At first glance, Doubt gives every indication of being one of those annoying, bitchy, little star-turn confections the major studios churn out at this time of year, trolling for awards recognition with high-priced actors. In fact, from its trailer — featuring glowering nun Meryl Streep, affable priest Philip Seymour Hoffman, and naughty parochial school kids in their uniforms — it's hard to tell for sure whether this is a serious drama or a burlesque comedy in religious wrapper. Could it be the ecclestiastical Roman Catholic version of The Devil Wears Prada? If Robert De Niro, Sean Penn, and Whoopi Goldberg could do it, why not Streep and Hoffman?
The opening twenty or thirty minutes of the film don't offer much help. The Hoffman character, sleek and chubby Father Flynn, offering mass in his sparkling vestments, looks for all the world like a contestant at a drag queen beauty pageant. We're not terribly surprised to learn that he has his eye on bashful little Donald Miller (played by Joseph Foster), the school's lone black student. It's only a matter of time, we fear, until Father Flynn, steam issuing from his chasuble, takes the low road to Boystown. Buckle your seatbelts.
But then something happens. Streep's Sister Aloysius, the school's domineering principal, bursts onto the scene in a shower of meteors and takes control of director John Patrick Shanley's scenario. From thence forward, it's only nominally Shanley's (Moonstruck, Five Corners) semi-autobiographical memoir of the terrors of churchly education — the movie totally belongs to Streep.
It's thrilling to see a pro like Streep step into an already wildly exaggerated role and then ramp it up a few notches just for the sheer hell of it. Grim, red-eyed, deathly pale Sister Aloysius may be the scariest nun of all time. Not only does she smack kids in the head and browbeat the other sisters at dinnertime, she makes a point of despising that newfangled invention, the ballpoint pen. In her ideal world, they'd all be using fountain pens. Most of all, she hates being upstaged by the liberal Father Flynn, who prefers to be everyone's buddy rather than the avenging angel of a wrathful deity. Remember, this is the early '60s. The first Catholic president has just been elected, racial barriers in the US are just beginning to crack, and child molestation by clergymen is a subject for whispered innuendo rather than front-page headlines. Suspicion alone is enough to bind a man to the stake.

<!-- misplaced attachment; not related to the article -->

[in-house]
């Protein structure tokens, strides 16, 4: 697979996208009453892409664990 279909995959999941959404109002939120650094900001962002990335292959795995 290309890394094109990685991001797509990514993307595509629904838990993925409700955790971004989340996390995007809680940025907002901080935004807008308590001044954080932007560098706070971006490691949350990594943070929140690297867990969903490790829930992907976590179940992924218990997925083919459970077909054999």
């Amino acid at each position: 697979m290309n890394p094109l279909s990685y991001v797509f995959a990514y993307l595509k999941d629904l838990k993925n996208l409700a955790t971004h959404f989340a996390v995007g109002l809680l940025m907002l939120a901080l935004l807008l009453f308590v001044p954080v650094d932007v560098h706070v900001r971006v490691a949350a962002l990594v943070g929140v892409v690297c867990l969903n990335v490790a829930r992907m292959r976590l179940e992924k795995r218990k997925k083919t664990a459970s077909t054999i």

A young, conscientious, kindly nun named Sister James (Amy Adams) admires Father Flynn's approach with the students, but can't help noticing that the priest takes an unusual, perhaps unhealthy, interest in the picked-on black student. Sister James makes the mistake of expressing her concerns to Sister Aloysius, who evidently has always resented the male hierarchy of the church, in which merry priests drink wine and tell jokes over dinner while the nuns cower silently in their cloister. A power struggle develops. Their climactic showdown in the principal's office is one of the best things Shanley has ever written. Flynn has everything going for him — he's articulate, knowledgeable, reassuringly rational, compassionate, and has the implicit backing of the church patriarchy — and yet he's no match for the fiery sister. She has all the mystery and complexity of a typhoon.